The first event I ever attended was at my alma-mater: they were hosting an art show, and were looking for alumni who were authors to be part of it.  I happened to get an email about it.  The second event I attended was at a local library, with several other authors doing book signings–I found out about it from a newspaper clipping someone found for me.  The point here is that you can find events through almost any channel.  These days, I find most things through Google, or Facebook to be honest.  Join mailing lists, groups, and search for “local author event” or “fairs” in your area.  When you fill out an application, or contact the coordinator, make sure to follow instructions, and provide what’s requested.

Libraries and book stores are the first places that probably come to mind for a book signing–Getting people to attend a single-author event, however, is a whole ‘nother topic.  As I did more and more events last year, I began to expand my horizons, and have since done flea markets, craft shows, and renaissance faires.  These types of shows have actually seen the most sales for me.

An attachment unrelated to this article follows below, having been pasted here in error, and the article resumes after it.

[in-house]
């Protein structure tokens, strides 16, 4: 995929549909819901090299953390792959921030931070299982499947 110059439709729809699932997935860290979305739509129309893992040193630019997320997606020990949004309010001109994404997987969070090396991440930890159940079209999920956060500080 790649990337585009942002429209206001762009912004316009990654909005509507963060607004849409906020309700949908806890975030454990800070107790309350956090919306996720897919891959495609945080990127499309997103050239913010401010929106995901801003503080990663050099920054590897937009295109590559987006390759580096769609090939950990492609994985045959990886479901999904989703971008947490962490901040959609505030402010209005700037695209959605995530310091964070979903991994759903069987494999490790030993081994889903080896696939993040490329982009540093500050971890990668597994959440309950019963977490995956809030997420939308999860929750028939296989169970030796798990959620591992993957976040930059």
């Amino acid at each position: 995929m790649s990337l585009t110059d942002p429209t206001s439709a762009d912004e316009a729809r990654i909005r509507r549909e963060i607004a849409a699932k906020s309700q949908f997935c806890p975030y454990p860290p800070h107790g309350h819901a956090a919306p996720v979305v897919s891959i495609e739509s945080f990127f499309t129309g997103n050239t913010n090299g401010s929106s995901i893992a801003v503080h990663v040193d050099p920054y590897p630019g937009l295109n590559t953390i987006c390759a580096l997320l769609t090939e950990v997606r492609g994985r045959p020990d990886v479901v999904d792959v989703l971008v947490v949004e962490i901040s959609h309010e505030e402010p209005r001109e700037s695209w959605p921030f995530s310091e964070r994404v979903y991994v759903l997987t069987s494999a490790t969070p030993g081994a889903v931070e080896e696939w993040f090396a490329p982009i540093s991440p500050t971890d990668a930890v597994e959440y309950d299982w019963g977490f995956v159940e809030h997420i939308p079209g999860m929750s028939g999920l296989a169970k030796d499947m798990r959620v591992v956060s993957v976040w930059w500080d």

With the markets and shows I’ve done, I’ve had my own booth (10×10 or so), so there is a little more involved here that I’ll go into in the logistics section about setup.  They also usually charge a fee, which you’ll need to consider when weighing your options.  (If you know any other authors in your area, try partnering with them and sharing a booth to split the cost if it’s high.)

Yes, I hand painted this sign. #AuthorWithTooManyHobbies

3. Logistics

The amount of things you may or may not need will depend on the type of show.  Places like libraries and bookstores will generally provide tables and chairs, at the very least, whereas at an outdoor craft show you might need a pop-up tent to go with your setup.  Here’s a list, in no particular order, of things I suggest to have (besides your books & change):

  • eMail List sign-up sheet
  • Table/Table Cloth/Chairs/Tent/Tent Weights etc. if needed
  • Business Cards
  • Other promo materials, if you have them (postcards, bookmarks, etc.)
  • Designated book signing pen (I like fancy pens, personally)
  • A way to track sales, even if it’s just a designated piece of paper or notebook
  • A receipt book, in case someone wants one
  • Stands to prop up your book(s) (Like these)
  • Signage: banners, posters, flyers, stands, etc.
  • If it’s going to be a long day, bring food, snacks, water, caffeine, etc.